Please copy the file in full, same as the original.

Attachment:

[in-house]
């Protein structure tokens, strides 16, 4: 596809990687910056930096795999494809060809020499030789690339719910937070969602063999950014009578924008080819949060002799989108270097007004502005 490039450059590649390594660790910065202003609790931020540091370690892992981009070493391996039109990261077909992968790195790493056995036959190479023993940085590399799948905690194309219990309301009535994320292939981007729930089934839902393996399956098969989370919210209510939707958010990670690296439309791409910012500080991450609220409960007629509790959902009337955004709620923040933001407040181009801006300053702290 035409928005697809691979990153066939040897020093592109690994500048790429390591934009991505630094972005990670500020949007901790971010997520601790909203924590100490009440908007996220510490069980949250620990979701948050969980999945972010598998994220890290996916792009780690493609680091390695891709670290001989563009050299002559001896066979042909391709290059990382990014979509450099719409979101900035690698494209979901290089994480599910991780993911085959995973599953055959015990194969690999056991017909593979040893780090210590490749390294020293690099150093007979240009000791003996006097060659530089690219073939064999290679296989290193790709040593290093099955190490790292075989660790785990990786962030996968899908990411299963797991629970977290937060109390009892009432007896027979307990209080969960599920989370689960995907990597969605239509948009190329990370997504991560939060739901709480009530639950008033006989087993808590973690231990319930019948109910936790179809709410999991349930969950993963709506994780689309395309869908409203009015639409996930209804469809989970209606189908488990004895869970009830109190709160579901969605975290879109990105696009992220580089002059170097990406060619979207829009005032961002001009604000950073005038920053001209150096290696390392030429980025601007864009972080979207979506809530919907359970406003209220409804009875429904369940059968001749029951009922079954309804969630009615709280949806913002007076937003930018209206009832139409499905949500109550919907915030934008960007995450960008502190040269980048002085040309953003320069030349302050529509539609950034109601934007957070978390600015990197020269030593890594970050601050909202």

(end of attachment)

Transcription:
[in-house]
């Protein structure tokens, strides 16, 4: 596809990687910056930096795999494809060809020499030789690339719910937070969602063999950014009578924008080819949060002799989108270097007004502005 490039450059590649390594660790910065202003609790931020540091370690892992981009070493391996039109990261077909992968790195790493056995036959190479023993940085590399799948905690194309219990309301009535994320292939981007729930089934839902393996399956098969989370919210209510939707958010990670690296439309791409910012500080991450609220409960007629509790959902009337955004709620923040933001407040181009801006300053702290 035409928005697809691979990153066939040897020093592109690994500048790429390591934009991505630094972005990670500020949007901790971010997520601790909203924590100490009440908007996220510490069980949250620990979701948050969980999945972010598998994220890290996916792009780690493609680091390695891709670290001989563009050299002559001896066979042909391709290059990382990014979509450099719409979101900035690698494209979901290089994480599910991780993911085959995973599953055959015990194969690999056991017909593979040893780090210590490749390294020293690099150093007979240009000791003996006097060659530089690219073939064999290679296989290193790709040593290093099955190490790292075989660790785990990786962030996968899908990411299963797991629970977290937060109390009892009432007896027979307990209080969960599920989370689960995907990597969605239509948009190329990370997504991560939060739901709480009530639950008033006989087993808590973690231990319930019948109910936790179809709410999991349930969950993963709506994780689309395309869908409203009015639409996930209804469809989970209606189908488990004895869970009830109190709160579901969605975290879109990105696009992220580089002059170097990406060619979207829009005032961002001009604000950073005038920053001209150096290696390392030429980025601007864009972080979207979506809530919907359970406003209220409804009875429904369940059968001749029951009922079954309804969630009615709280949806913002007076937003930018209206009832139409499905949500109550919907915030934008960007995450960008502190040269980048002085040309953003320069030349302050529509539609950034109601934007957070978390600015990197020269030593890594970050601050909202």